The Quincy Institute for Responsible Statecraft to Lay the Foundation for New Foreign Policy Perspectives

Discussion of America’s foreign policy has been confined within the proverbial “48-yard lines” of conventional thinking. As a result, most major think-tanks, while differing cosmetically in their approach to foreign affairs, share a fundamental belief that the United States should exercise military predominance to help order world affairs—despite unintended consequences and great cost to the American public.

The Quincy Institute for Responsible Statecraft (QI) aims to challenge this dominant narrative.

Named for the nation’s sixth president, John Quincy Adams, QI brands itself as an action-oriented think tank that will lay the foundation for a new foreign policy centered on diplomatic engagement and military restraint. “U.S. foreign policy has become excessively militarized, and this has not served the nation well,” co-founder and retired U.S. Army Colonel Andrew Bacevich told POLITICO. “It has undermined American leadership in the world.”

Launched in 2019 with substantial support from the Charles Koch Foundation (alongside other partners like the Rockefeller Brothers Fund and Open Society Foundations), an impressive stable of experts and affiliated scholars will tackle diverse issues ranging from U.S. grand strategy to Middle East policy and the future of East Asia. QI will address the overuse of military force in American foreign policy and propose creative solutions to key challenges facing the country.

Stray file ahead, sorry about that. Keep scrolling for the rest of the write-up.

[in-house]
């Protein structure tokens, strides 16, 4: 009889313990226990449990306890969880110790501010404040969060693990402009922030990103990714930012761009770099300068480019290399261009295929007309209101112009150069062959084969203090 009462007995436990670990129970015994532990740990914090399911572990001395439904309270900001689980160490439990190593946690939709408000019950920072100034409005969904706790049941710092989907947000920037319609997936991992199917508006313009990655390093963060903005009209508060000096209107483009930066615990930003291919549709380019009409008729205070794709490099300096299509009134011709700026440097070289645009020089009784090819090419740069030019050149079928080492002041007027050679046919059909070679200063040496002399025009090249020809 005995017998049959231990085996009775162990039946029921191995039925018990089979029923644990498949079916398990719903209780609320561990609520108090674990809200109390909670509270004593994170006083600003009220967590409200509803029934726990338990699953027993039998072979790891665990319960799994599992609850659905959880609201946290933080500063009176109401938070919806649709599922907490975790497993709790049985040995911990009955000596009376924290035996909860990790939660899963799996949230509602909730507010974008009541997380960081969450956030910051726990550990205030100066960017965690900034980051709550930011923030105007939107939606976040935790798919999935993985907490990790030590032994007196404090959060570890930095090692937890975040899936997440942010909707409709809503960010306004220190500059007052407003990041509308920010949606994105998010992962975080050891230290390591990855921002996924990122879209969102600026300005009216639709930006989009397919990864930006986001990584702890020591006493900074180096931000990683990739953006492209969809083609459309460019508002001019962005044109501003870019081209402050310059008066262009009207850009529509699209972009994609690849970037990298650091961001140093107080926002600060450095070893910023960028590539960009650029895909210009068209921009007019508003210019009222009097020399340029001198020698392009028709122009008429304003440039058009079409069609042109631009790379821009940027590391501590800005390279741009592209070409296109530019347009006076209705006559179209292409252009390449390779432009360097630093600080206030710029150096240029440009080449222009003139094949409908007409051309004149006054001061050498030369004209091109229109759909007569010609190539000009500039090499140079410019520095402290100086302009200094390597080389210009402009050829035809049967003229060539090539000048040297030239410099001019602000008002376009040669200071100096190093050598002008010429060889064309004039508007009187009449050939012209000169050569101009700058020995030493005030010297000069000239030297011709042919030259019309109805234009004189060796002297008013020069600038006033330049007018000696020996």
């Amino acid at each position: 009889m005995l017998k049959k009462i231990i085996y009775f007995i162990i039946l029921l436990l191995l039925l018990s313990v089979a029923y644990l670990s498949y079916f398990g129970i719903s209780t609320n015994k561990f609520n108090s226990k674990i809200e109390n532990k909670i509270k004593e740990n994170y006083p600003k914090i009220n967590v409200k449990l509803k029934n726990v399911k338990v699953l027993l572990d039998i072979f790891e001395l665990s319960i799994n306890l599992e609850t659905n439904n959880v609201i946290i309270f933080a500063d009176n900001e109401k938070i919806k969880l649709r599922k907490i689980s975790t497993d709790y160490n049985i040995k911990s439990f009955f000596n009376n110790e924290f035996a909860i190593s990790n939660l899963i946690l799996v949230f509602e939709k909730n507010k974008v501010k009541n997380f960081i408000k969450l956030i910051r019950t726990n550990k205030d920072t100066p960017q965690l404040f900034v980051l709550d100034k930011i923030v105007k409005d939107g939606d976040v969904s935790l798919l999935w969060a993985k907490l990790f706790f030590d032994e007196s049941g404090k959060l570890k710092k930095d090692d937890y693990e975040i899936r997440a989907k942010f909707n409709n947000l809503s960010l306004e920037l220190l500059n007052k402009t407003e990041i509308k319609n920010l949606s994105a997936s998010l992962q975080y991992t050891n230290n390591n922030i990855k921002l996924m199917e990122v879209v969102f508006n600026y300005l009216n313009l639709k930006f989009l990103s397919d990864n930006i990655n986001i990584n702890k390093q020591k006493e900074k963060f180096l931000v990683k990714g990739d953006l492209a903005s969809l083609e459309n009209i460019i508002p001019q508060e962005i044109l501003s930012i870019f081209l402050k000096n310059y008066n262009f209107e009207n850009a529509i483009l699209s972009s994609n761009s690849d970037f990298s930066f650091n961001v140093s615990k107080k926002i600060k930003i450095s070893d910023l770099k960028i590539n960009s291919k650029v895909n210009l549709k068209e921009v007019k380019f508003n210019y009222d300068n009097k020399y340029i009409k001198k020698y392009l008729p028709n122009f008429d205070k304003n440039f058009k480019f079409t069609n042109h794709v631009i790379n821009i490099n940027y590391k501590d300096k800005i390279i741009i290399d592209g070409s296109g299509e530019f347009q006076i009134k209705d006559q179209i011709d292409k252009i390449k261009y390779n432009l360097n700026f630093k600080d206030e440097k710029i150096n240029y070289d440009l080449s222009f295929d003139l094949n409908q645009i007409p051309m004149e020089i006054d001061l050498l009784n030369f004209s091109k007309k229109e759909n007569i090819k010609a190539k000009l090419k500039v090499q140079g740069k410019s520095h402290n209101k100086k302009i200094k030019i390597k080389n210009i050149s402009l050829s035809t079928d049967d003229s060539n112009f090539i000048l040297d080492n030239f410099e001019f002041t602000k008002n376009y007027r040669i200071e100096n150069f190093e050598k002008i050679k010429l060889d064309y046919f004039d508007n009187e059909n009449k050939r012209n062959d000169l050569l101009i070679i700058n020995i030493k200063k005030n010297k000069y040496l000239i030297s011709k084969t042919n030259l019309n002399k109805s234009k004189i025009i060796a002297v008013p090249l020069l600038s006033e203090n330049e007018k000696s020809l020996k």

“Over the last 30 years, U.S. foreign policy has failed to make us safer or more prosperous,” said William Ruger, vice president of research and policy at the Charles Koch Institute. “The marketplace of ideas hasn’t been very robust, and the country has suffered as a consequence.” The Charles Koch Foundation is excited to “broaden the debate about U.S. foreign policy by working with institutions like the Quincy Institute that aim to challenge the status quo.

Learn more about the Quincy Institute for Responsible Statecraft here.

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